Set the Table with Rosé and Cider this Thanksgiving

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Finding the perfect booze selection for your Thanksgiving gathering can put you in a pressure situation.

There are so many variables.

What if I bring the 10th bottle of red wine or what if bring the same beer as everyone else? Or, what if I bring something that no one drinks … and do I take it home if no one does? – No, that’s for the host.

If you’re in that situation, we have a few suggestions that will not only pair exceptionally well with Thanksgiving dinner but are also somewhat non-traditional routes that may raise some eyebrows and hopefully a few glasses around the table — local rosés and ciders.


When it comes to pairing wine with Thanksgiving, it can be tricky. Heavier wines can weigh down your palate and muddle everything together.

With rosés, you don’t have to worry about that. The higher acidity and fruity, earthy notes that will go nicely with all aspects of your dinner.

Plus, once the turkey has been carved, potatoes mashed, and yams … yammed, you’re probably so stuffed that a heavy red or filling beer could seem unappetizing.

Rosé can be the perfect refresher while finishing the dishes or if you need a little quiet time once everyone finally leaves.


First, if you want to #drinklocal, you can’t get much more local than cider.

With Apple Country under an hour away, we have a wealth of quality local options with something for every taste with styles ranging from very sweet to bone dry.

For Thanksgiving dinner, the drier the cider the better it will pair with the meal.

Flush with fresh, clean flavors and a higher-acidity, ciders — like rosé — can cut through a lot of the richer food options gathered on the table and cleanse your palate with every sip.

Not to mention, ciders usually clock in at a lower-ABV, which is good because, for some of us, Thanksgiving is a marathon and not a sprint.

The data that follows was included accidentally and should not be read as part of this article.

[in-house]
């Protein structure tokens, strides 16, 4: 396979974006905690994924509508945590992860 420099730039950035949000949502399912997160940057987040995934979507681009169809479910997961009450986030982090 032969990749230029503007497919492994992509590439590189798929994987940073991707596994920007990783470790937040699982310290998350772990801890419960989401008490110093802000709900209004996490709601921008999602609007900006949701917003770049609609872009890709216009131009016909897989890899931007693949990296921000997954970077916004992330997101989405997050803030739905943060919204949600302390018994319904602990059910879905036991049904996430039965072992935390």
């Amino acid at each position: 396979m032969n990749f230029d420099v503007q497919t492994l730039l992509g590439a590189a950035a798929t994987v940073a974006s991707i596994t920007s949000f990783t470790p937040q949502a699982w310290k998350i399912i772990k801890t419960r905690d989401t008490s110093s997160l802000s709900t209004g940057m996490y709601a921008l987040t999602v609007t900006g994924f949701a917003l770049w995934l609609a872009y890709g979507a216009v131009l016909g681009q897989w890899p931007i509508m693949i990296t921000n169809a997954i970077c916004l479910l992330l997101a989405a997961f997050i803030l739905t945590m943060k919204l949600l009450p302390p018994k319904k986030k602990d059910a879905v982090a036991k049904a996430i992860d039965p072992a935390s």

What to drink

Waltz Vineyards Estate Winery Rosé

This dry rosé can be the perfect first drink of the day to keep it light or a refreshing reprieve when trying to decide if you’re going back for seconds (or thirds). Waltz’ rosé has fruity notes of cherry and strawberry.

Allegro Winery Prelude

Allegro’s rosé is comprised of a blend of Merlot, Cabernet Sauvignon and Cabernet Franc for a dry and fruity wine that pairs with after-dinner games, football, and even a piece of chocolate or two.

Ploughman Cider Pinot N’ Arlet

A wild yeast fermented cider that looks like a rosé but drinks like a cider. Ploughman ages this blend of rustic and sweet Macoun and Arlet apples on local Pinot Noir grape skins for a crisp and dry cider that is extremely food friendly.

Big Hill Ciderworks Little Round Hop

Readily available in most places that sell six-packs, this might be the option that your resident craft beer drinker might look for at the end of the night. Big Hill dry-hops this cider with Columbus, Centennial, and Cascade hops to bring even more citrusy brightness to this dry cider.

Grand Illusion Hard Cider Street Magic

Bring the flavors of summer to the table and forget that it’s 40 degrees outside with this sweet and tart grapefruit cider that is a punch of tropical notes and aromas. To pack even more citrus flavor into every sip, Grand Illusion dry-hops this cider with a combination of Citra and Centennial hops.

Use this cider as a palate cleanser in the middle of the day or while snacking on crackers and cheese while the bird is in the oven.

Zeroday Brewing Co. ZerØsé

Yes, this is a beer … kind of. It’s technically a malt beverage that uses a special blend of grapes handpicked by Stone and Key Cellars added directly to the unfermented wort. ZerØday then pitched in their house champagne yeast and let the magic happen to create an effervescent drink.

These all should be widely available, but we hope even if you can’t find these, that they might spark a bit of inspiration to bring something a little different, but still local to share around the table this year.

This by no means is an “end all, be all” list of local rosés and ciders. It’s just some of the ones were digging, and if you invite us over, there’s a chance we have one of these in tow.

Sara Bozich
Author: Sara Bozich

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